Reviewed by Juliet Eilperin
Washington Post Book World
Former House Speaker Newt Gingrich is a man of contracts. His 1994 Contract with America, a list of 10 poll-tested political pledges, helped him and his fellow Republicans reclaim the House majority for the first time in 40 years. His 2005 book Winning the Future: A 21st Century Contract with America addressed issues ranging from terrorism to education by emphasizing faith and patriotism. And now, he and Palm Beach Zoo president Terry L. Maple are offering Americans a new, 10-point Contract with the Earth.
The fact that a Republican politician and a zoo executive have co-authored a book extolling the virtues of "mainstream environmentalism," warning of dangerous climate change and hailing the Endangered Species Act as a "success story" underscores how much the green debate has shifted. Just a few years ago many Republicans dismissed global warming as a figment of liberals' imagination; now President Bush blames human activities for the rising temperatures, melting glaciers and more acidic seas that scientists have documented around the globe.
A Contract with the Earth is an earnest call to deal with worldwide environmental problems, from disappearing species to ever-expanding roadside landfills. Its central proposals include: "demand objectivity" in science, "educate and inspire" citizens to foster a greater appreciation of nature and "encourage green enterprise." This is no revolutionary manifesto. It's Gingrich as Smokey the Bear, rather than as the provocateur he used to play on the national stage.
Gingrich and Maple acknowledge that addressing the current state of the planet will not be easy. "We learned quickly that green is good," they write, "but we've been slow to learn that green is also hard." Yet they gloss over some of the toughest questions facing international policymakers today, and they compare the environmental records of Bush and former President Bill Clinton in a way that strains credulity.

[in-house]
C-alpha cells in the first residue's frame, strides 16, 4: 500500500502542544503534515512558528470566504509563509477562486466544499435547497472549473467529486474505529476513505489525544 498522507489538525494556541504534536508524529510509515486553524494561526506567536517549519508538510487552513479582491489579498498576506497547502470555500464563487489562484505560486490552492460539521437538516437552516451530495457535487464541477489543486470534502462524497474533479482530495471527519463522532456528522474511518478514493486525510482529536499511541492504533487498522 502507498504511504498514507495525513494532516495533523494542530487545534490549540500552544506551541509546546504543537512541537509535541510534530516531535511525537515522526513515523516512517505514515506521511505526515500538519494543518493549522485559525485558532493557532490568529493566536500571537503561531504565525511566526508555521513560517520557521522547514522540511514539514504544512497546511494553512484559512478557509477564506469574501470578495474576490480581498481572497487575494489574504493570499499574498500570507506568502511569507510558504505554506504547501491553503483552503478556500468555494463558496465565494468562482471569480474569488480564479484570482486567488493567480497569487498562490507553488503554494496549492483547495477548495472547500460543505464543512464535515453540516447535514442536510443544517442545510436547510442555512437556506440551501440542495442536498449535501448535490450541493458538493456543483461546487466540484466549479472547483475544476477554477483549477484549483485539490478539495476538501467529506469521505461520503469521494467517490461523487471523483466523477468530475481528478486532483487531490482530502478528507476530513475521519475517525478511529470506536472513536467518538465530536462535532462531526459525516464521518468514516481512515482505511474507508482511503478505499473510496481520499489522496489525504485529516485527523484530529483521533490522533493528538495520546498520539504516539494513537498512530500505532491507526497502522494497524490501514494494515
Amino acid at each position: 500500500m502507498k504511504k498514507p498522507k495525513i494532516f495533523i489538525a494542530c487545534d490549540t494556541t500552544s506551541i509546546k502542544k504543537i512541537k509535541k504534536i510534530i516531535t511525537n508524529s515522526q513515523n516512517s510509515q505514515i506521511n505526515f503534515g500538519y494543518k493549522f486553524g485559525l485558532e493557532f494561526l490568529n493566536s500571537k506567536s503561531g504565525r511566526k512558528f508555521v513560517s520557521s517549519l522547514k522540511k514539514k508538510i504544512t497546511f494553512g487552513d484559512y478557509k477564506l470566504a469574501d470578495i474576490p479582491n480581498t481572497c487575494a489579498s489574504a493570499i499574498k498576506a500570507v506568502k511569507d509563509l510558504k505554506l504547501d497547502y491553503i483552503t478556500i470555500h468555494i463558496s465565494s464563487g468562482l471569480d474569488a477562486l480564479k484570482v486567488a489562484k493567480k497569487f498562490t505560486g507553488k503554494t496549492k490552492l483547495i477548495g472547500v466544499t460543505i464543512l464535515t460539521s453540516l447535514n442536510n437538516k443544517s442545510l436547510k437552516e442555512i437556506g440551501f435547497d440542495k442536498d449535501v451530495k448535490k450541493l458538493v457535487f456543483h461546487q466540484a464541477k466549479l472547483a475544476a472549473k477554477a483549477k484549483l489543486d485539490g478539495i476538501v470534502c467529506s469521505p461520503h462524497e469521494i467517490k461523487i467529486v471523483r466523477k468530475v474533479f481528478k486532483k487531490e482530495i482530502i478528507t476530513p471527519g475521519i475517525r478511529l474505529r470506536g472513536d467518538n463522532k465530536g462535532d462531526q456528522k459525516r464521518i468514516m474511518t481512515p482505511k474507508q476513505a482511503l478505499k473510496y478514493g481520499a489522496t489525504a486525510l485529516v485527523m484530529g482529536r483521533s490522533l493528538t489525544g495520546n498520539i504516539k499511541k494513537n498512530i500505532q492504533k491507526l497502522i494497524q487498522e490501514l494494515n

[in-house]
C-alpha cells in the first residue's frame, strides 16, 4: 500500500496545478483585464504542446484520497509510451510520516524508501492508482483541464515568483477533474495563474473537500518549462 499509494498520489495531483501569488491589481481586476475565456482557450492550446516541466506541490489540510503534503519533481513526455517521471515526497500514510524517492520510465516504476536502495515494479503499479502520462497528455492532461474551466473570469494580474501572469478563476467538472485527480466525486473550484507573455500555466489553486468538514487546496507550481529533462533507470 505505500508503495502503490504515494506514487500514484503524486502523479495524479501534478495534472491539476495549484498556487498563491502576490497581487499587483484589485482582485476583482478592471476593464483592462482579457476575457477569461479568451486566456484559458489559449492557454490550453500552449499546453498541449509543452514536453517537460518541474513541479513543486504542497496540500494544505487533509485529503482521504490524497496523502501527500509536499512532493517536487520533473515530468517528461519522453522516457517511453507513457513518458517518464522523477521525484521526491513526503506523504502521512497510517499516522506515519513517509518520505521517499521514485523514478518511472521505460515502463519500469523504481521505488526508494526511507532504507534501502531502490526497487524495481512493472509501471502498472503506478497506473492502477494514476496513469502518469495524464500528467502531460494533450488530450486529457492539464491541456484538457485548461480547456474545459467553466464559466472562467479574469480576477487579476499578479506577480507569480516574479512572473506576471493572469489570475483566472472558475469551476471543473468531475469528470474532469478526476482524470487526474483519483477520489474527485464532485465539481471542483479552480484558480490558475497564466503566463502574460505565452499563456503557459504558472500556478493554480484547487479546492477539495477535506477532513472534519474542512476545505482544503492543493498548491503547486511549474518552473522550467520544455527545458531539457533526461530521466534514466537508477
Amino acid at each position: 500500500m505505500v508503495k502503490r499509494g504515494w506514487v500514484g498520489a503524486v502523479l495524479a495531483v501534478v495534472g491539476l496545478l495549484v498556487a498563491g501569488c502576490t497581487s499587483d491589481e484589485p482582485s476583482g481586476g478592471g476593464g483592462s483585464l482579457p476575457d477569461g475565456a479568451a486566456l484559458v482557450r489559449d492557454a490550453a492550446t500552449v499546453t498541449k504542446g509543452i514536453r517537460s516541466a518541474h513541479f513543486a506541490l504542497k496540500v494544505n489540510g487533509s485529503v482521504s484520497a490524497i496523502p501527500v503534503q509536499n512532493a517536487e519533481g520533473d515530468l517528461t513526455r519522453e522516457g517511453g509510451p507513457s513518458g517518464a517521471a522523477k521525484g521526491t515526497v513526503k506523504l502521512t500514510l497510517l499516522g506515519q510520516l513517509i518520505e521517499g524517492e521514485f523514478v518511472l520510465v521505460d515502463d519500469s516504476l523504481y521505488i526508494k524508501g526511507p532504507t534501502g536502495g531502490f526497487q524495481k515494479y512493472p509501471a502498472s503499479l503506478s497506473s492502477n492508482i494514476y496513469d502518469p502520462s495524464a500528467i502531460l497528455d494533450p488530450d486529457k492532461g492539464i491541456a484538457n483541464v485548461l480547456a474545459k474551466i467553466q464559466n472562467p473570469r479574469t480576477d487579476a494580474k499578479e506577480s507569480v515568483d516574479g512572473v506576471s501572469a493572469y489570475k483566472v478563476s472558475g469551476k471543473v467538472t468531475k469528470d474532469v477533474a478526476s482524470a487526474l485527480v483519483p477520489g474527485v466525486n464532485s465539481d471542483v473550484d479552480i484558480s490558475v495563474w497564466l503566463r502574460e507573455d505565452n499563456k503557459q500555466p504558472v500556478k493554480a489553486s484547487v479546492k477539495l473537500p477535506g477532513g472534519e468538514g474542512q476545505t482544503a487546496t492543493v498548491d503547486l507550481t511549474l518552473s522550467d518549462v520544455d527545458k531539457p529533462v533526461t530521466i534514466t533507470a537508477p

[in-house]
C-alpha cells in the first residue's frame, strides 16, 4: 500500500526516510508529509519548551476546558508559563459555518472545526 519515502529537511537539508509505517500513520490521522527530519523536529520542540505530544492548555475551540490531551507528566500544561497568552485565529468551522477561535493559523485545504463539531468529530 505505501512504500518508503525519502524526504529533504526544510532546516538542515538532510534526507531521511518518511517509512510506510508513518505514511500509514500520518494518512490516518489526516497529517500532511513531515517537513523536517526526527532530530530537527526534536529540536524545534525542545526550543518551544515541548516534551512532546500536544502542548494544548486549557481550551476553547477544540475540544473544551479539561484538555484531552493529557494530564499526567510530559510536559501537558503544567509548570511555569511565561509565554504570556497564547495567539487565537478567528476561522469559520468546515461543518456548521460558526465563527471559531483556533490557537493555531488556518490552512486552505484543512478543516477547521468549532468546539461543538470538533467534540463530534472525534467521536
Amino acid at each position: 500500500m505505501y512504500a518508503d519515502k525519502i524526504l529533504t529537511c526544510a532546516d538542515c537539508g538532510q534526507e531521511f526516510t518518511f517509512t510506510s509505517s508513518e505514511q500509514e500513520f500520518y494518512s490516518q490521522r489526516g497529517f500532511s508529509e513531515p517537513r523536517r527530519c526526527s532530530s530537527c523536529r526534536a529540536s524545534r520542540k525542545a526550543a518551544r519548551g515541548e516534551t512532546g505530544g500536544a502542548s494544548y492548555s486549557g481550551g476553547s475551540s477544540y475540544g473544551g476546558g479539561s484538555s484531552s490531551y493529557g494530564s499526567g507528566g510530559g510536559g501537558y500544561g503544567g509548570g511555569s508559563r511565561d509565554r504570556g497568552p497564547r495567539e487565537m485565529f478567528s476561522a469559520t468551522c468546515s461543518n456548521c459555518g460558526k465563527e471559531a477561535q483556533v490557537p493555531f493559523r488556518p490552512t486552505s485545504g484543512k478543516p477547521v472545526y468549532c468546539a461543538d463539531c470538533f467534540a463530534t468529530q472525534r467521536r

Calling the country's leadership on the environment "timid and restrained," they write that during both the Clinton and Bush administrations, "there were platitudes and a few praiseworthy achievements, but neither president succeeded in significantly advancing environmental policy." The book praises Bush twice for declaring the Northwest Hawaiian Islands a national monument (Gingrich personally pushed to protect that marine biodiversity hotspot), while saying nothing about the policies of the current administration that have so infuriated environmentalists, such as its efforts to reinterpret longstanding laws to give logging, mining and petroleum companies greater access to public lands and resources. Clinton's many national monument designations -- along with his efforts to keep national forests free of roads, revive international climate talks and tighten national air pollution standards -- go unmentioned.
On the central question of global warming, Gingrich and Maple are closer to Bush than to most of the world's business and political leaders. They argue that climate change poses a serious threat and that the United States should reengage in international negotiations. But they question the wisdom of imposing a mandatory, nationwide cap on carbon emissions on the grounds that Europe's carbon dioxide emissions rose faster than America's between 2000 and 2004. (It's worth noting that since 2000, U.S. emissions have risen at 1.5 times the rate they did in the 1990s, not exactly a stunning model of restraint.) Like Bush, Gingrich and Maple rest their hopes on technological innovation: "The world can be changed faster by the spread of brilliant ideas than by any plodding bureaucracy, and we gladly put our faith in such intellectual and social processes."
In that sense this book is classic Newt, brimming with military metaphors and grand visions of America leading the rest of globe to a brighter future. In environmentalism, as in war, "we must demand a complete and decisive victory," the authors say. "Renewing the earth is surely one of the greatest challenges this generation has confronted, and we understand how important it is to succeed."
To show the value of what they call "business partnerships on behalf of the environment," the authors describe how the Nature Conservancy, Conservation International and the Wildlife Conservation Society have made common cause with such corporate entities as Wal-Mart and McDonald's. As a result, much of the book reads like the kind of corporate advertisement that appears on newspaper op-ed pages. Gingrich and Maple contend that the private sector, not government, holds the answers to the globe's biggest problems. The question is whether people in places such as Bangladesh can afford to wait and see if they're right.
Juliet Eilperin is the Post's national environmental reporter.
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